When the number of students in distance education is included, the number of full-time international students reaches 70,000. The statistics are indeed pleasing, but insufficient. We should continue our efforts to attract more international students to our country, considering Turkey's current position in the world. Plus, we would like to activate a joint application mechanism through improving the project "Study in Turkey."
What do you think of Turkey's efforts to reverse the brain drain? What kind of role have these efforts played in achieving the objectives in your roadmap? Turkey has a remarkable international share in sending students abroad. For instance, according to the statistics, Turkish students studying in the United States ranked first among European students and also ranked 10th among students studying in the U.S. from all over the world. This shows one dimension of the internationalization strategy.
At this point, master and doctorate programs are of crucial importance. What we need to do is to increase the efficiency of our projects and help to improve fellow students' living standards while studying abroad.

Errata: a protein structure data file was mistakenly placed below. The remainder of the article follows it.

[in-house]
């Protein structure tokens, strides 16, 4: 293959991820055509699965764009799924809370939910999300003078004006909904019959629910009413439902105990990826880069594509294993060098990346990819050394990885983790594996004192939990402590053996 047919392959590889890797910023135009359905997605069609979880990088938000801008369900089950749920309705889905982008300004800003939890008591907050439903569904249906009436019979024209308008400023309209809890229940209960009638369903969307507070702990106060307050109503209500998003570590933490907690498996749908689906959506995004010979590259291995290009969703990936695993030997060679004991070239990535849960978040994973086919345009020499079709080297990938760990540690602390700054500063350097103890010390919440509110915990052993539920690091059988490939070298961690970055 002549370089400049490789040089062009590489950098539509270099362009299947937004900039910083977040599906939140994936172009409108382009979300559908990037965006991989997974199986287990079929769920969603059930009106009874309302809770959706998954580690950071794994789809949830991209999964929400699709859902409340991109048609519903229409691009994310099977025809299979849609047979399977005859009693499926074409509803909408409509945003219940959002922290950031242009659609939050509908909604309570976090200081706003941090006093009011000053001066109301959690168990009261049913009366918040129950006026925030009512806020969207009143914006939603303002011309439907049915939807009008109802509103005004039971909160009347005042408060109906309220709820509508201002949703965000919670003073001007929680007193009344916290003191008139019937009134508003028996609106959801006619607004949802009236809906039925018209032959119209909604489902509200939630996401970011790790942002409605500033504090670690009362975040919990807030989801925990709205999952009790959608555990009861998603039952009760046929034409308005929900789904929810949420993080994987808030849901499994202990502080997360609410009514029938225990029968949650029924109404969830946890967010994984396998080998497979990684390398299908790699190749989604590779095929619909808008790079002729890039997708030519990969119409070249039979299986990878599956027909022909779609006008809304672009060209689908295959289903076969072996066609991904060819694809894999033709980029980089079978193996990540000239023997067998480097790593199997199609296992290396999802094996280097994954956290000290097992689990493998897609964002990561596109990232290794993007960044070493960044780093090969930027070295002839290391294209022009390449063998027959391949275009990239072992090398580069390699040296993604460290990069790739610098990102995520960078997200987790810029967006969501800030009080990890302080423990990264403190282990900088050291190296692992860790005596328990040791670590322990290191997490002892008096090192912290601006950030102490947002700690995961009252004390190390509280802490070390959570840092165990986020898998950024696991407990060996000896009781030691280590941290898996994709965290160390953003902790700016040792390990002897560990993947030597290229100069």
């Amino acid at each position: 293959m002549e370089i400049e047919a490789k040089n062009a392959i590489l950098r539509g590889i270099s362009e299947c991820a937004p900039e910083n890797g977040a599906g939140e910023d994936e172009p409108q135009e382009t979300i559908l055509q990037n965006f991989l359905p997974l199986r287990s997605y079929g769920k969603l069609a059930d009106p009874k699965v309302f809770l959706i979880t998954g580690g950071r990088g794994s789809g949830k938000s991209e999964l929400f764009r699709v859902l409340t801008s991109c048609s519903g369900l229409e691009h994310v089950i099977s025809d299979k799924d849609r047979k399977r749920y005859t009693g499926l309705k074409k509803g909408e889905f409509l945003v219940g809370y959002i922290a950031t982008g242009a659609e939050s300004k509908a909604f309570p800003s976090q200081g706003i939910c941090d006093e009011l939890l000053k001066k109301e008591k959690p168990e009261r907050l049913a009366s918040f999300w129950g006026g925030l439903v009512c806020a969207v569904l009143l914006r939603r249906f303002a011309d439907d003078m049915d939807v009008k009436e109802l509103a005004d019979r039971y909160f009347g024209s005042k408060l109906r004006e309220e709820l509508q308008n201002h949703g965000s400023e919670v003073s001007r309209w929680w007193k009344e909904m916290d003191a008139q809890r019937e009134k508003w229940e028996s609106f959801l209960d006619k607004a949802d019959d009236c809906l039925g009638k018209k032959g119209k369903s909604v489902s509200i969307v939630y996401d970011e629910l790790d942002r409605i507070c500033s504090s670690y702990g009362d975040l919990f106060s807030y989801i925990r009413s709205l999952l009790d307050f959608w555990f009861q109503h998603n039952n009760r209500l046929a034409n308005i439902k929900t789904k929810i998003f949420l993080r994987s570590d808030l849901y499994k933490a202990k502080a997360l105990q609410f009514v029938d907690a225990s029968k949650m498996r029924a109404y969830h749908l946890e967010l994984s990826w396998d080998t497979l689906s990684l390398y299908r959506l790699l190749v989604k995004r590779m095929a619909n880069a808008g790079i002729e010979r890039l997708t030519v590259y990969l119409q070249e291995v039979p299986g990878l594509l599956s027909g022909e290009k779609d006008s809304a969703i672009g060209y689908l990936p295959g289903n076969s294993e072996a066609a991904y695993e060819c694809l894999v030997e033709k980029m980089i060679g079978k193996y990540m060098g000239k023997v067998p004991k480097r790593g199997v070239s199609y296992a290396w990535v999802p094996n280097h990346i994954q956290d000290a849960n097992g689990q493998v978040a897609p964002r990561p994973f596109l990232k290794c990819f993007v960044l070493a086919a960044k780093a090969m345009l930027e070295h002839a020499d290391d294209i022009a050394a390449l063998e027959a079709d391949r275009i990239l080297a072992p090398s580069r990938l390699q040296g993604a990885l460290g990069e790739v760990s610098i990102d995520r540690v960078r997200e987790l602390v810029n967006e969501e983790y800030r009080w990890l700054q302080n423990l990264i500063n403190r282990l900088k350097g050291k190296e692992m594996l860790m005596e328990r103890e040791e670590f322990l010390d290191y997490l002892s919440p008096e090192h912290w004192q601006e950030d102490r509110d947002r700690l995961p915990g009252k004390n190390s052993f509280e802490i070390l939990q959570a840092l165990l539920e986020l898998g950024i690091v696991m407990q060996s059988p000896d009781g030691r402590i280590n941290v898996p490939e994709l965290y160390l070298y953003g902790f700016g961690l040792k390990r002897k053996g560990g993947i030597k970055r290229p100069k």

Relevant to this matter, the Ministry of Education has made some changes in Regulation No. 1416. The problems of fellow students have been resolved to a great extent. But, more improvements are needed.
Frankly, I define brain drain as a 20th century concept. In today's world, the significant thing is to raise and possess that brain-power. These people might study abroad and live in the U.K. or the U.S. for some time. They also return to their homeland to serve their country. This is why we need to think in a broader perspective, and we should encourage more young people to study abroad and get PhD degrees.
To me, these people are qualified manpower and also our brain reserve. In the higher education conference "Going Global," held between April 29 and May 1 in Miami, U.S., it was decided that the whole process is not to be called brain drain but "brain gain."